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I'm executing the following method :

MotionHandler.m

-(void)startAccelerationUpdates
{
    [motionManagerstartDeviceMotionUpdatesToQueue:[NSOperationQueue mainQueue]withHandler:^(CMDeviceMotion *motion, NSError *error){.....}
}

on a background thread, as follows:

[currentMotionHandler performSelectorInBackground:@selector(startAccelerationUpdates) withObject:nil];

But the above method uses the main Queue (which is on the main thread) to perform the necessary updates even though I'm calling it on a background thread.. So are acceleration updates being performed on a background thread or on the main thread, I'm confused..?

What's even more interesting is that when I call the above method on background thread again, but this time using the current Queue, I get no updates. Could someone please explain the difference between running something on :

 1. a background thread but on the main queue

 2. a background thread but on the current queue 

 3. the main thread but on the main queue  

 4. the main thread but on the current queue

in the current implementation? Thank you!

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2 Answers 2

up vote 4 down vote accepted

I'll give it a shot. First, without being told by the NSOperationQueue class reference, we could not infer anything about what thread the 'mainQueue' would run on. Reading it we see that in fact that queue runs its operations on the mainThread, the one the UI uses, so you can update the UI in operations posted to that queue. Although it doesn't say it, these operations must be serial, due to them being executed by the runLoop (its possible they can get preempted too, not 100% sure of that).

The purpose for currentQueue is so that running operations can determine the queue they are on, and so they can potentially queue new operations on that queue.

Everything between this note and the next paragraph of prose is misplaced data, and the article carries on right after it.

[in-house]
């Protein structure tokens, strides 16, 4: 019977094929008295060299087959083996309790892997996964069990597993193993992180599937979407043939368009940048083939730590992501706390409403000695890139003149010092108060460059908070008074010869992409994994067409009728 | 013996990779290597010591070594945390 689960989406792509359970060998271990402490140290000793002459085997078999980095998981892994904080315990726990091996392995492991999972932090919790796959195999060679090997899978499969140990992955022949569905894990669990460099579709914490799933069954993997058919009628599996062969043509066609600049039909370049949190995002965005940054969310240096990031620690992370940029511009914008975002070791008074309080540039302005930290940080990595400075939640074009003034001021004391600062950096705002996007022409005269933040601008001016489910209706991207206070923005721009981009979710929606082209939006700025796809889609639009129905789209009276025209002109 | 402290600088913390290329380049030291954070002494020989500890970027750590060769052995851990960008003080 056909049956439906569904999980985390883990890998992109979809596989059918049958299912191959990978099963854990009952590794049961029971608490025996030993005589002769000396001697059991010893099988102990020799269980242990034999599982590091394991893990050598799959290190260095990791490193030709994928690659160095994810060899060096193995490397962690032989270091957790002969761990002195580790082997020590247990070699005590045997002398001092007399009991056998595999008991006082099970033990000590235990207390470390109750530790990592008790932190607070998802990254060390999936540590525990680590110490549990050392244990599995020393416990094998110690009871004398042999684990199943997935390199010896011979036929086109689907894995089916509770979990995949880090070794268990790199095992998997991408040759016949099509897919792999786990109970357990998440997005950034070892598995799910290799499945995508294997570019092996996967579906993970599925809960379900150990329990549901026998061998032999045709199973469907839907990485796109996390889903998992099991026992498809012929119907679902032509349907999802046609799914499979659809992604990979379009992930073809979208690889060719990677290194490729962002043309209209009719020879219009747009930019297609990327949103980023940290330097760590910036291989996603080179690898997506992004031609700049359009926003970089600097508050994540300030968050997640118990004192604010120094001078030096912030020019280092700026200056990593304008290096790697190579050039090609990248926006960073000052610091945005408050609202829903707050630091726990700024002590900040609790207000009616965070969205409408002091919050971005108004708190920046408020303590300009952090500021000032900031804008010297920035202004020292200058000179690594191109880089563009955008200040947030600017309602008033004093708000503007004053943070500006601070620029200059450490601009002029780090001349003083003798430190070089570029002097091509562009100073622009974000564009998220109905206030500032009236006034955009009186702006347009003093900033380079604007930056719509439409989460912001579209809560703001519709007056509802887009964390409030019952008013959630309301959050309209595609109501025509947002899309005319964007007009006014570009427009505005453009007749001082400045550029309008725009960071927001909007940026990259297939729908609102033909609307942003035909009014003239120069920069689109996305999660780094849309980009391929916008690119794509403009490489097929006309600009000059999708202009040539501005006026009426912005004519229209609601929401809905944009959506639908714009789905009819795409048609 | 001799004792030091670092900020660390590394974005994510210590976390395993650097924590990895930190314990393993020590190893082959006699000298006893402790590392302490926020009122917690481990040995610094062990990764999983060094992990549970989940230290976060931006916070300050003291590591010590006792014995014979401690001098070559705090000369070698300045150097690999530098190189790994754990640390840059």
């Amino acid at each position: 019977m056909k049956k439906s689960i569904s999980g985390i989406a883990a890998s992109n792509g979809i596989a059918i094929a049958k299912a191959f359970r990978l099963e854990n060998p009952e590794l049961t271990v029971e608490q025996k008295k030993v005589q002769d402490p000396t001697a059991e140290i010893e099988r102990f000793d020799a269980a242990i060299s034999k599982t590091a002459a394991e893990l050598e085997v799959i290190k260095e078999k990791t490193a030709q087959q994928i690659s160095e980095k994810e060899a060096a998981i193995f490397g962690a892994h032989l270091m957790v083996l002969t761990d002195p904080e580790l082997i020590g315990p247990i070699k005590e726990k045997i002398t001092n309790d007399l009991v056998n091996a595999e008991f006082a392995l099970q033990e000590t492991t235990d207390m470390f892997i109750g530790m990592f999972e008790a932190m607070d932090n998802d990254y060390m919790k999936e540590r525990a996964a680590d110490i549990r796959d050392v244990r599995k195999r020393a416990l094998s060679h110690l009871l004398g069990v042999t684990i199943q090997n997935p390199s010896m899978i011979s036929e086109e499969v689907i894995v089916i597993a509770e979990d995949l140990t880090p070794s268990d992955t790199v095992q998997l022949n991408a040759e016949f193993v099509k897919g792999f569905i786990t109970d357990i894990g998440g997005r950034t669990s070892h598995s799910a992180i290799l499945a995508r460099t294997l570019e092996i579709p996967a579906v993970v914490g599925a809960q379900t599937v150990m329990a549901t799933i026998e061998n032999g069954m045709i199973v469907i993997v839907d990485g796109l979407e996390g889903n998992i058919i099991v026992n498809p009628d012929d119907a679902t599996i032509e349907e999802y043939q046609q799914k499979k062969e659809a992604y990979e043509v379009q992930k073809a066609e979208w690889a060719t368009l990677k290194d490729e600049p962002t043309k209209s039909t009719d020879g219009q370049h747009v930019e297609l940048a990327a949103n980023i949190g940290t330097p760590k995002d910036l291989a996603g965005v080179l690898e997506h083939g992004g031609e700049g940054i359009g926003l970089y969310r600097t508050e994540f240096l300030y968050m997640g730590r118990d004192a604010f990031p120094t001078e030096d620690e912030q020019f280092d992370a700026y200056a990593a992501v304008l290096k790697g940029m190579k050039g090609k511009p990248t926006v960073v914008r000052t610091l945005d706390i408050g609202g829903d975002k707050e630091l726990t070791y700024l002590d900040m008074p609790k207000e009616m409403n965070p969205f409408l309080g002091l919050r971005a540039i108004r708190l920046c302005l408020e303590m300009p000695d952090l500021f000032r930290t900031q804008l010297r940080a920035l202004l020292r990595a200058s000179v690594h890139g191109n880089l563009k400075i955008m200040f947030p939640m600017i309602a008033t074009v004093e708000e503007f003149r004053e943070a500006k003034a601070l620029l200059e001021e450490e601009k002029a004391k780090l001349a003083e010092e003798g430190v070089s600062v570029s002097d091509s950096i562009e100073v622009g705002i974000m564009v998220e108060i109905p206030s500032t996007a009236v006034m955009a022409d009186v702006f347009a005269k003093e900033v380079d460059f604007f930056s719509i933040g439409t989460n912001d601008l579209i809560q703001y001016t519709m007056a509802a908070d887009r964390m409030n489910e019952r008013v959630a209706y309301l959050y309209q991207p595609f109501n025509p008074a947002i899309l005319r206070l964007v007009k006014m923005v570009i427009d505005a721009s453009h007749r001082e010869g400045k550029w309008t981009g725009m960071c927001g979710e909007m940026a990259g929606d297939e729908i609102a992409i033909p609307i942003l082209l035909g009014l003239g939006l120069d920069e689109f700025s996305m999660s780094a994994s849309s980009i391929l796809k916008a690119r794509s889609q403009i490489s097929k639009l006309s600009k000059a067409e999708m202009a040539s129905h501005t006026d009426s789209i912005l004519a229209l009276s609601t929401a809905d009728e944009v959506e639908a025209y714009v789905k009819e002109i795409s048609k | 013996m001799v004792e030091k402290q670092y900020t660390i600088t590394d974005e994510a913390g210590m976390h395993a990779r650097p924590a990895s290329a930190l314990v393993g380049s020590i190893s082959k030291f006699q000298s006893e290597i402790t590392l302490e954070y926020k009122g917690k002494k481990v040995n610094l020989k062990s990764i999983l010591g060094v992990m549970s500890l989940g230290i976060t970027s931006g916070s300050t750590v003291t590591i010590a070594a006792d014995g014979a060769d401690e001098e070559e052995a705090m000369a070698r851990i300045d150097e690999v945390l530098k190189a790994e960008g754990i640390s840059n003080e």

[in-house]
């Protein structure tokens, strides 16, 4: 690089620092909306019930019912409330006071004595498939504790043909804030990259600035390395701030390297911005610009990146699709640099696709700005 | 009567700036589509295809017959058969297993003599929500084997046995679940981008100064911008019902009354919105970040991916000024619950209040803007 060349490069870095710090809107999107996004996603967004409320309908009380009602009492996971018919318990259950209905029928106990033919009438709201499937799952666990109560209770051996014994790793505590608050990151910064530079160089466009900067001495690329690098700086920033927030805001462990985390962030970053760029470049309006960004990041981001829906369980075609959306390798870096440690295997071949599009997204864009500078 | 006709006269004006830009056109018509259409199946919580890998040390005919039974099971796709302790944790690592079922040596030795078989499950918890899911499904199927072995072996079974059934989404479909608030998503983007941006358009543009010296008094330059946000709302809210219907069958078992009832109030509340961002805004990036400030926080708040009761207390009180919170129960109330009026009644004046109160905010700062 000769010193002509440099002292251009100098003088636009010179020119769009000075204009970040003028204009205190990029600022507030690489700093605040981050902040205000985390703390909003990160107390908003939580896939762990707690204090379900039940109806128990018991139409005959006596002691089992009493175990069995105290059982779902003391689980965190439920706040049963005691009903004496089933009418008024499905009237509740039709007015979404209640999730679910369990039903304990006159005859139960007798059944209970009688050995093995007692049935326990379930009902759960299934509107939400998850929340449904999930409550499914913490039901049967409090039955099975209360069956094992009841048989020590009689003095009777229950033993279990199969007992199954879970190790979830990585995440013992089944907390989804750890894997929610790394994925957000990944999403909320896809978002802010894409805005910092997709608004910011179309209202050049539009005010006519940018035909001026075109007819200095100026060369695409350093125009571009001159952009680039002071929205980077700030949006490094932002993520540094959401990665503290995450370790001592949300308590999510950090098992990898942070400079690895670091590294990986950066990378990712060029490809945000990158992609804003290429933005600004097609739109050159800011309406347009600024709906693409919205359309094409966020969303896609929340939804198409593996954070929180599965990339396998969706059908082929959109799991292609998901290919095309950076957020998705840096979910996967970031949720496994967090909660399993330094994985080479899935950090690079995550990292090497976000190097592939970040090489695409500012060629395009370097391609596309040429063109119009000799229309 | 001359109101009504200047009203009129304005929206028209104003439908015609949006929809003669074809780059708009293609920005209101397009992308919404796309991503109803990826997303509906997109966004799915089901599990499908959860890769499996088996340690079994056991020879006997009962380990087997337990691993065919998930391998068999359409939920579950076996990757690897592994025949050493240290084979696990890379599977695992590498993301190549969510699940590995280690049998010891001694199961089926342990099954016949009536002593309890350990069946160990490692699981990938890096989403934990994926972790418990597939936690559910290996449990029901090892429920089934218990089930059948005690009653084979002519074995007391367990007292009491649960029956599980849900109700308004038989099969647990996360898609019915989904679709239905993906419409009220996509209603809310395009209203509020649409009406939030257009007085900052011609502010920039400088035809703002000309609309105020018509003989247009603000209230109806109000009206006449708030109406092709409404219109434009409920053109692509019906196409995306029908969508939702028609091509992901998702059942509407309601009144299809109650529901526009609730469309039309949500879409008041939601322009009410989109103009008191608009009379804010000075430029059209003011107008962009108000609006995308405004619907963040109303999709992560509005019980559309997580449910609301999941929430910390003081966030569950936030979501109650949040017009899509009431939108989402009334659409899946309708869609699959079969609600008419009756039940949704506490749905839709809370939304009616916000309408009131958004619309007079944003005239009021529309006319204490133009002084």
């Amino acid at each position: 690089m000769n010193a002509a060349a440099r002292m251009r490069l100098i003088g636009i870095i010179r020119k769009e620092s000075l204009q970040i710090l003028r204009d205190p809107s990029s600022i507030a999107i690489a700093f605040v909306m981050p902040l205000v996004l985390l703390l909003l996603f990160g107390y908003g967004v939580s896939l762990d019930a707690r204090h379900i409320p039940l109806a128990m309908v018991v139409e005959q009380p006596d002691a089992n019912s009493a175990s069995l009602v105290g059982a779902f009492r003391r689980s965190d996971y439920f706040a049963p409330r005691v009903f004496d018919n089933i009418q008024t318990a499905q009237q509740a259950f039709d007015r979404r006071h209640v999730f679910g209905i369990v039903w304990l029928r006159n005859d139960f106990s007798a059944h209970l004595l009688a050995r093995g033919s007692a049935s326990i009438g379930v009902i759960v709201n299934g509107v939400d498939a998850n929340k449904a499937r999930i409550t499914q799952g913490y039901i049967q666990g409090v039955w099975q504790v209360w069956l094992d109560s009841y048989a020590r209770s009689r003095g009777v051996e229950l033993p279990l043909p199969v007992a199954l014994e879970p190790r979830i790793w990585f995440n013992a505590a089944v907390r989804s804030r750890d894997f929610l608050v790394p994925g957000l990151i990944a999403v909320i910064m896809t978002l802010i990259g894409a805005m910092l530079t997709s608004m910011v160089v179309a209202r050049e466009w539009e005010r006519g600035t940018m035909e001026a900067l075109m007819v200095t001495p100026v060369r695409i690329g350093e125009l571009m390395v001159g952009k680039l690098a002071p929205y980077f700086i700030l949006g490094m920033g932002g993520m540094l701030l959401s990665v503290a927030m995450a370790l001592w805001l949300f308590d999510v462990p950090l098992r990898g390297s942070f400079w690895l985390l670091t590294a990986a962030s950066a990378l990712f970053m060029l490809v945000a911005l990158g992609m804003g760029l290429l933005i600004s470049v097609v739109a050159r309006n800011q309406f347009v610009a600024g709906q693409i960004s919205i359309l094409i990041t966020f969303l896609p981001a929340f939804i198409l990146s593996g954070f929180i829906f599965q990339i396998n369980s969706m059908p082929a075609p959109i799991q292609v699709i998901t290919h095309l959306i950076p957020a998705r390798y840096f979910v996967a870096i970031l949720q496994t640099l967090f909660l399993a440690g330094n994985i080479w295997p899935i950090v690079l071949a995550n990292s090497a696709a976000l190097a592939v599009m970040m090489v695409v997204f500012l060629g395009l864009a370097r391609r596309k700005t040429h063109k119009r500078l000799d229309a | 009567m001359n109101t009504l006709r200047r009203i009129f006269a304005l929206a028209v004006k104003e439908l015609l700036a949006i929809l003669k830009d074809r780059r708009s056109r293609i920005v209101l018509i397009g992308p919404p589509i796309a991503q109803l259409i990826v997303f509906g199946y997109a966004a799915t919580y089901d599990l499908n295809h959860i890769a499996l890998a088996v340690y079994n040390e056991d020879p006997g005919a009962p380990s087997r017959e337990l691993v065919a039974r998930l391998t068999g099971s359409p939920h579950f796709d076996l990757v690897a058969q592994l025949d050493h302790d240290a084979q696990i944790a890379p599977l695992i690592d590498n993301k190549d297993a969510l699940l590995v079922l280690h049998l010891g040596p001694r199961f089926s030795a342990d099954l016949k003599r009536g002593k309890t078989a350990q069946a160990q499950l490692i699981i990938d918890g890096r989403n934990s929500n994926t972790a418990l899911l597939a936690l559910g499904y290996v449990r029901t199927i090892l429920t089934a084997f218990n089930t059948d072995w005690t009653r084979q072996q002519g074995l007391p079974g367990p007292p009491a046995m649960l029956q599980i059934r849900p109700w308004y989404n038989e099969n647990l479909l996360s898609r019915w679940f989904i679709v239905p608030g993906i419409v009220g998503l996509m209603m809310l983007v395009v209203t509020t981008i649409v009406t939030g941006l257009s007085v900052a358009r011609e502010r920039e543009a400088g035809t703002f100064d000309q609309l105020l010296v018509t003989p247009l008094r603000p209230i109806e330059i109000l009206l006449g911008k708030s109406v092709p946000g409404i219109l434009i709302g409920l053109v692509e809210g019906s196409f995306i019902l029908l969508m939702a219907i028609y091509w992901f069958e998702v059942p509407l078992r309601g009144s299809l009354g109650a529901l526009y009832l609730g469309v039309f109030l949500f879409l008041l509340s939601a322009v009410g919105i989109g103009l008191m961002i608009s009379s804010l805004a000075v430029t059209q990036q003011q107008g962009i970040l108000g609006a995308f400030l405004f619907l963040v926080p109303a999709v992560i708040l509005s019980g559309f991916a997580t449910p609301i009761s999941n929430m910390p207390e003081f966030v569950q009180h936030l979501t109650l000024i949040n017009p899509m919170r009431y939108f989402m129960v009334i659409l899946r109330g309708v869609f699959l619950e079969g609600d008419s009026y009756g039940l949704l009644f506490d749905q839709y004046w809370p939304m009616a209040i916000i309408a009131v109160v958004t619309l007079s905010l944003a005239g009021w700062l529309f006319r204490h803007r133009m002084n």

1. a background thread but on the main queue

Not possible - the NSOperation's mainQueue is always associated with the mainThread.

  1. a background thread but on the current queue

When you create a NSOperationQueue, and add NSOperations to it, those get run on background threads managed by the queue. Any given operation can query what thread its on, and that thread won't change while it runs. That said, a second operation on that queue may get run on a different thread.

  1. the main thread but on the main queue

See 1)

  1. the main thread but on the current queue

If you queue an operation to the mainQueue (which we know is always on the mainThread), and you ask for the currentQueue, it will return the mainQueue:

[NSOperationQueue currentQueue] == [NSOperationQueue mainQueue];
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Thank you both for your answers, very enlightening indeed! However,I went through the NSOperation & NSOperationQueue class references and there are no guidelines on how to do that, i.e how to create a queue on a background thread and have an operation (e.g. acceleration updates) run on that queue. This is what needs to be done apparently given that running acceleration updates in the background is the safest way to go based on documentation –  Norton Commander Aug 28 '12 at 14:05
    
If you create your own queue = NSOperationQueue *foo = [NSOperationQueue new];, then queue operations to that, they will get run on a background thread not the mainThread. Read the Apple Concurrency Guide. You may find that blocks are a better choice now adays. I only use NSOperations for concurrency when using NSURLConnections. You can see a simple project on Github I wrote: github.com/dhoerl/NSOperation-WebFetches-MadeEasy - you'll see how to create a queue, concurrent operation, etc. Its a small project few files. –  David H Aug 28 '12 at 14:11